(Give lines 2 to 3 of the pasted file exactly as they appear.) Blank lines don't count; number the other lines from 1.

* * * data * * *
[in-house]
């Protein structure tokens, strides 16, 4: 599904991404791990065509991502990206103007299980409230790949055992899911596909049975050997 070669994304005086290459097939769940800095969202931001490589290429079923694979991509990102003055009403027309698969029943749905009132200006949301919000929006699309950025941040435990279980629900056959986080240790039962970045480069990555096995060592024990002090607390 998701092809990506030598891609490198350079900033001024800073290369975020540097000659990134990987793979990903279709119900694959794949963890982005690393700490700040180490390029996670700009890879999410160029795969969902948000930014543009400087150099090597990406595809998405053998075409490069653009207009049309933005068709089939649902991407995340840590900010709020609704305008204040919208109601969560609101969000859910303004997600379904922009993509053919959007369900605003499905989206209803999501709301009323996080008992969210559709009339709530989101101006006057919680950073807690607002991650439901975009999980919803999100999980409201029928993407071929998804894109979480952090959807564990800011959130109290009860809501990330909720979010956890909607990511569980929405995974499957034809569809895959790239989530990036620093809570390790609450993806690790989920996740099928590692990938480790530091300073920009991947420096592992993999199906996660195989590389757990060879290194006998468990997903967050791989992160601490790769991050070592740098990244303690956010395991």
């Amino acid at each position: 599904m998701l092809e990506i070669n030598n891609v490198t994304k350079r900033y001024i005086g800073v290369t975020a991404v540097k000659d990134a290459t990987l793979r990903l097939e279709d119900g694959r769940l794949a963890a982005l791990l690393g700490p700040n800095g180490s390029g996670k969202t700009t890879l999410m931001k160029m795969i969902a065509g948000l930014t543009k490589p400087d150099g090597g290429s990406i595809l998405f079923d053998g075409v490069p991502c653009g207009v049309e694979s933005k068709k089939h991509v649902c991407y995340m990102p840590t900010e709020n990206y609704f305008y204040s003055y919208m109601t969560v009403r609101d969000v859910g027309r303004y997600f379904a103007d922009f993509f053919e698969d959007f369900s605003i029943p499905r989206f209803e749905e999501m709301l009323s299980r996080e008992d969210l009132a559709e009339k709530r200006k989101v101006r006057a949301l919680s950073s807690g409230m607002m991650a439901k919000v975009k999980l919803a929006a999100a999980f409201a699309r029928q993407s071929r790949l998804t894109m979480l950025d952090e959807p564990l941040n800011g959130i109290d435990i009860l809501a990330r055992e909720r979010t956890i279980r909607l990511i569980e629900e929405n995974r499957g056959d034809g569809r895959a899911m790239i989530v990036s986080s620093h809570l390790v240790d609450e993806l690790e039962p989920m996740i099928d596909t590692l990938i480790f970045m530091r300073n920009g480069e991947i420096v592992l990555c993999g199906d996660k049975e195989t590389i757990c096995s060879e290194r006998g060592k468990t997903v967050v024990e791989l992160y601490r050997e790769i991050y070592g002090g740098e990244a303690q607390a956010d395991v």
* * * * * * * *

């Protein structure tokens, strides 16, 4: 599904991404791990065509991502990206103007299980409230790949055992899911596909049975050997 070669994304005086290459097939769940800095969202931001490589290429079923694979991509990102003055009403027309698969029943749905009132200006949301919000929006699309950025941040435990279980629900056959986080240790039962970045480069990555096995060592024990002090607390 998701092809990506030598891609490198350079900033001024800073290369975020540097000659990134990987793979990903279709119900694959794949963890982005690393700490700040180490390029996670700009890879999410160029795969969902948000930014543009400087150099090597990406595809998405053998075409490069653009207009049309933005068709089939649902991407995340840590900010709020609704305008204040919208109601969560609101969000859910303004997600379904922009993509053919959007369900605003499905989206209803999501709301009323996080008992969210559709009339709530989101101006006057919680950073807690607002991650439901975009999980919803999100999980409201029928993407071929998804894109979480952090959807564990800011959130109290009860809501990330909720979010956890909607990511569980929405995974499957034809569809895959790239989530990036620093809570390790609450993806690790989920996740099928590692990938480790530091300073920009991947420096592992993999199906996660195989590389757990060879290194006998468990997903967050791989992160601490790769991050070592740098990244303690956010395991």
């Amino acid at each position: 599904m998701l092809e990506i070669n030598n891609v490198t994304k350079r900033y001024i005086g800073v290369t975020a991404v540097k000659d990134a290459t990987l793979r990903l097939e279709d119900g694959r769940l794949a963890a982005l791990l690393g700490p700040n800095g180490s390029g996670k969202t700009t890879l999410m931001k160029m795969i969902a065509g948000l930014t543009k490589p400087d150099g090597g290429s990406i595809l998405f079923d053998g075409v490069p991502c653009g207009v049309e694979s933005k068709k089939h991509v649902c991407y995340m990102p840590t900010e709020n990206y609704f305008y204040s003055y919208m109601t969560v009403r609101d969000v859910g027309r303004y997600f379904a103007d922009f993509f053919e698969d959007f369900s605003i029943p499905r989206f209803e749905e999501m709301l009323s299980r996080e008992d969210l009132a559709e009339k709530r200006k989101v101006r006057a949301l919680s950073s807690g409230m607002m991650a439901k919000v975009k999980l919803a929006a999100a999980f409201a699309r029928q993407s071929r790949l998804t894109m979480l950025d952090e959807p564990l941040n800011g959130i109290d435990i009860l809501a990330r055992e909720r979010t956890i279980r909607l990511i569980e629900e929405n995974r499957g056959d034809g569809r895959a899911m790239i989530v990036s986080s620093h809570l390790v240790d609450e993806l690790e039962p989920m996740i099928d596909t590692l990938i480790f970045m530091r300073n920009g480069e991947i420096v592992l990555c993999g199906d996660k049975e195989t590389i757990c096995s060879e290194r006998g060592k468990t997903v967050v024990e791989l992160y601490r050997e790769i991050y070592g002090g740098e990244a303690q607390a956010d395991v």